SANTA ANA, Calif. – A 31-year-old man has been charged with murder and driving under the influence of alcohol in the death of a 72-year-old Newport Beach woman who was killed while crossing the street after the driver ran a red light and hit her Sunday morning. The woman’s dog was also killed.
Ali Zohair Fakhreddine, of Riverside, has been charged with one felony count of murder, one felony count of driving under the influence causing injury, one felony count of hit and run with permanent and serious injury, and one felony count of driving with a blood alcohol level of .08% or more causing bodily injury.
He faces a maximum sentence of 19 years to life if convicted of all charges. He is currently being held at the Orange County Jail on $1 million bail.
Fakhreddine was convicted of driving under the influence in San Bernardino County in 2008 and in Orange County in 2015.
Drivers convicted of driving under the influence in California are required to be given what is known as a Watson advisement that informs them that if they kill someone while driving under the influence they can be charged with murder. The Steve Ambriz Act, authored by then-Assemblymember Todd Spitzer, requires people applying for a California driver’s license to sign a form acknowledging that they can be charged with murder if they kill someone while driving under the influence of drugs or alcohol.
On September 6, 2020 at around 6:33 a.m. Cleusa Moraes Coffman was crossing Irvine Avenue at Mesa Street in an unincorporated area of Orange County near the border of Newport Beach and Costa Mesa. Fakhreddine is accused of running a red light while driving southbound on Irvine Avenue and hitting Coffman and her Shitzu. Coffman and her dog were both killed.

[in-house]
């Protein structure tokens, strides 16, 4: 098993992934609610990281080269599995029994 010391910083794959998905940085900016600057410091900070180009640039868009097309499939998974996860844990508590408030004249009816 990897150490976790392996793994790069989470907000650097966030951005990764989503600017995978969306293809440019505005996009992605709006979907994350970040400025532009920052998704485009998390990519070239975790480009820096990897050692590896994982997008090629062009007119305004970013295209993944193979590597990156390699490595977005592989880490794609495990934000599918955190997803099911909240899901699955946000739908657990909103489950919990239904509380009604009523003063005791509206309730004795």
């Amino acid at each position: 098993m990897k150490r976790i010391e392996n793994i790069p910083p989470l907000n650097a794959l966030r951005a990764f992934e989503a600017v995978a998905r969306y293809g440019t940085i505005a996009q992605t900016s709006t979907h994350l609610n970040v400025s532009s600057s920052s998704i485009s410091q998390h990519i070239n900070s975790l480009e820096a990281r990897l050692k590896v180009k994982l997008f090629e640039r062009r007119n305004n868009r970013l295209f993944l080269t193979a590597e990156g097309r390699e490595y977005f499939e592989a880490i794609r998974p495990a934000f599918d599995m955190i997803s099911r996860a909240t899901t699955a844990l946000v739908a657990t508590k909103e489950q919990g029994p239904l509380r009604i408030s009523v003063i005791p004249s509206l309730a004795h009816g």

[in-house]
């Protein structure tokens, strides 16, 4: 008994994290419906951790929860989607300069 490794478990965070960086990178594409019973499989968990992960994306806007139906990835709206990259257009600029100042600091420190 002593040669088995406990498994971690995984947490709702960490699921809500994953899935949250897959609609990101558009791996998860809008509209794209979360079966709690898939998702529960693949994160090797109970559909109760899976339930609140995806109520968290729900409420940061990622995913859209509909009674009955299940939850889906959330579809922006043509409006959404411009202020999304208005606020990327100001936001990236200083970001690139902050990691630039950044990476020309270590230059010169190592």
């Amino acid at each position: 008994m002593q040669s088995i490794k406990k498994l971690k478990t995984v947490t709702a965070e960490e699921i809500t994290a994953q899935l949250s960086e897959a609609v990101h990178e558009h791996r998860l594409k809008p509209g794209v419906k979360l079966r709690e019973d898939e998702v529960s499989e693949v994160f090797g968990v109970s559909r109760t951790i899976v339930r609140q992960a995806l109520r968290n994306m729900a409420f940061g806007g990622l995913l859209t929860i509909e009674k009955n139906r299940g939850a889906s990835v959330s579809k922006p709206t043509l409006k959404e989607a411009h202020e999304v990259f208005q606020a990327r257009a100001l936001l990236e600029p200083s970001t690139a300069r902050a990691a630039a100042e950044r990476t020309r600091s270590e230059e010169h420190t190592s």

The driver fled the scene and was found by the Riverside police passed out behind the wheel of his silver Hyundai Sonata which had sustained front end damage. When officers attempted to wake him up, he drove off. He was contacted again by officers and arrested on suspicion of driving under the influence.
“Orange County roads have become incredibly deadly over the last few months because drivers are ignoring multiple warnings not to drink or use drugs and drive. Our county is experiencing a crisis when it comes to fatal crashes involving impaired drivers. Innocent people should not be dying as a result of the selfish decisions by impaired drivers to get behind the wheel of a motor vehicle,” said Orange County District Attorney Todd Spitzer. “If you drink or use drugs, don’t drive. The life you save maybe someone else’s, or it may be your own. If you decide to drive under the influence and you kill someone, you may be charged with murder.”
Over the last two months the Orange County District Attorney’s Office has filed numerous cases involving fatal DUI crashes. District Attorney Spitzer has declared Orange County is facing a serious crisis that has resulted in the senseless deaths of so many innocent people. In response, District Attorney Spitzer last week formed the Task Force for the Prevention of Impaired Driving Fatalities with local law enforcement leaders, Mothers Against Drunk Driving (MADD), the state Office of Traffic Safety, and statewide trainers to develop urgent and immediate recommendations for what can be done to stop this disturbing trend and save additional lives. The task force’s recommendations will be announced in the next two weeks.
Deputy District Attorney Brian Orue of the Homicide Unit is prosecuting this case.